Slovenia and Croatia are two independent republics that came into existence with the breakup of Yugoslavia in the early 1990s. Croatia is larger and got a lot of attention in the news at that time because of the violence that went on there during the four years until the circumstances of its independence were fully determined. Slovenia, whose secession was less of an ordeal, got fewer headlines and less video footage.

Most Americans are much more likely to know someone whose grandparents came from Croatia than Slovenia. That isn’t because Croats are more inclined to emigrate, but because Slovenia has a much smaller population, so Americans of Slovene descent are less numerous. (However, they are very well represented in Cleveland.)

Also, many Americans find the names of some Central European countries confusingly similar. “Is Slovenia the same as Slovakia?” is a question we heard more than once when we told people where we’d been.

So let’s begin with basic geography. Here’s an outline map of Europe on which I’ve colored Slovenia blue and Croatia red.



The other states into which Yugoslavia broke up are colored tan. (This map isn’t quite new enough to show Kosovo as a separate country, but it’s also inside the tan area.) I decided to make Slovakia green just in case you have a lingering suspicion that it’s really the same place as Slovenia.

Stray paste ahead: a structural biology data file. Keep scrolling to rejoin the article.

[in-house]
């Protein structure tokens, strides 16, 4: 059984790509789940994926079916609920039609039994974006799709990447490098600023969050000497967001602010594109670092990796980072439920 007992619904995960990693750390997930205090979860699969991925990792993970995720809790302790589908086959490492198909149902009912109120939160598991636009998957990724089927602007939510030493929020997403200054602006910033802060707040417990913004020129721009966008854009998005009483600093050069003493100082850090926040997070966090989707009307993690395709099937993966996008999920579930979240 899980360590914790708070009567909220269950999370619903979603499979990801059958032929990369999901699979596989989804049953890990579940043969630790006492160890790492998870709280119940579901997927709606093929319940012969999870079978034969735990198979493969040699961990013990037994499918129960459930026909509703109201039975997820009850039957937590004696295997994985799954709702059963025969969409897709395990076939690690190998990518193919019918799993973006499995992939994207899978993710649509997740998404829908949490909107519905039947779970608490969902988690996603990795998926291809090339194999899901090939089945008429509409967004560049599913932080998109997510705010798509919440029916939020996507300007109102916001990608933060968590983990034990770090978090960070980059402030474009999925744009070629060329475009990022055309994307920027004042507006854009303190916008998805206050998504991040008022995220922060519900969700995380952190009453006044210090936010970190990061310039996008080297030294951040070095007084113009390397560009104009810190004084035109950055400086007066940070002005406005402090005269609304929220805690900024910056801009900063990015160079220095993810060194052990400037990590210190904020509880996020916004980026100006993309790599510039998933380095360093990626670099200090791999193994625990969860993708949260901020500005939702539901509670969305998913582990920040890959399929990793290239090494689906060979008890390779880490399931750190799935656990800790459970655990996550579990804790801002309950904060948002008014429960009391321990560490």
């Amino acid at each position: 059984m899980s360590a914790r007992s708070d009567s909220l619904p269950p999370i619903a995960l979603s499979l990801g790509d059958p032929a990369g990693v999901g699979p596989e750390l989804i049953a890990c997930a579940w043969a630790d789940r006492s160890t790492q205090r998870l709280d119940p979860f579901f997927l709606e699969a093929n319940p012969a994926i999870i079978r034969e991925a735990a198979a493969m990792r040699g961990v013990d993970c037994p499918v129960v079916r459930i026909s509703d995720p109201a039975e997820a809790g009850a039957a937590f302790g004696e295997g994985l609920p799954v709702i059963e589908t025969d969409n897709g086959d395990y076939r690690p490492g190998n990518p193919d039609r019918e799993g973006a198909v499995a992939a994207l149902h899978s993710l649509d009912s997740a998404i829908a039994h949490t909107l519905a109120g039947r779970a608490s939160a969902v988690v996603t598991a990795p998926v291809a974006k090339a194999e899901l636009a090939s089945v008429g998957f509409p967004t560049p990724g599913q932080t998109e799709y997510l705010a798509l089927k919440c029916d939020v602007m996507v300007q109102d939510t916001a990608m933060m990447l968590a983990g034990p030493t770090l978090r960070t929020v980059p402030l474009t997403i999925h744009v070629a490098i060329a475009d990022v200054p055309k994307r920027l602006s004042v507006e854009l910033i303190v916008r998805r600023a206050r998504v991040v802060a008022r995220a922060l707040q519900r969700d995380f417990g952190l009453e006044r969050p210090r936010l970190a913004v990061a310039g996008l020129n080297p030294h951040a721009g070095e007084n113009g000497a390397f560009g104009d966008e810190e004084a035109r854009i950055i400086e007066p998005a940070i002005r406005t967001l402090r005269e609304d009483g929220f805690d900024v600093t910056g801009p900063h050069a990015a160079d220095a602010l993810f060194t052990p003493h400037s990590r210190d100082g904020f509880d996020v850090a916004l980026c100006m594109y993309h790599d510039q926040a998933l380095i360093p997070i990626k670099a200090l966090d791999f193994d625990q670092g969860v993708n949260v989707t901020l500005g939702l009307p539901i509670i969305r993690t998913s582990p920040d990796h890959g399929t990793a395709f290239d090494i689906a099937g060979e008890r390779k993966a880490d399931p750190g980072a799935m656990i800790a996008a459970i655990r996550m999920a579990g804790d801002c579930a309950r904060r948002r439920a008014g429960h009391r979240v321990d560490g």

If you’d like to see this part of the world in a little more detail, and simultaneously check your knowledge of the European map, visit our local Geography Lab.

Geeky note — ignore at will: The syllable that begins the names of Slovenia and Slovakia is based on the same root as Slav, a name that identifies a large family of languages and the peoples who speak them: Russians, Ukrainians, Poles, Czechs, Slovaks, Bulgarians, Serbs, Croats, Slovenes, Macedonians, and several others as well. This name was not foisted on them by outsiders; it’s what they call themselves when they’re referring to the whole family, and also in particular cases — like the Slovenes and Slovaks — to themselves. Yugoslavia, ‘Land of the South Slavs,’ refers to one branch of the Slavic family. The meaning of the word Slav boils down to ‘language’ — in other words, they identified themselves and their fellow Slavs as “those who speak The Language.” Or perhaps, to put a slightly more chauvinist twist on it, “people who can talk.” It’s a hallowed tradition among us humans to think of our own language as the only real one, and all others as meaningless jibber-jabber. Although I don’t really know any Slavic language, I have the impression that the similarities between them, even after centuries of separation, are still comparatively close. This may contribute to the family feeling that is still perceptible today, despite many ancient and modern conflicts among the members.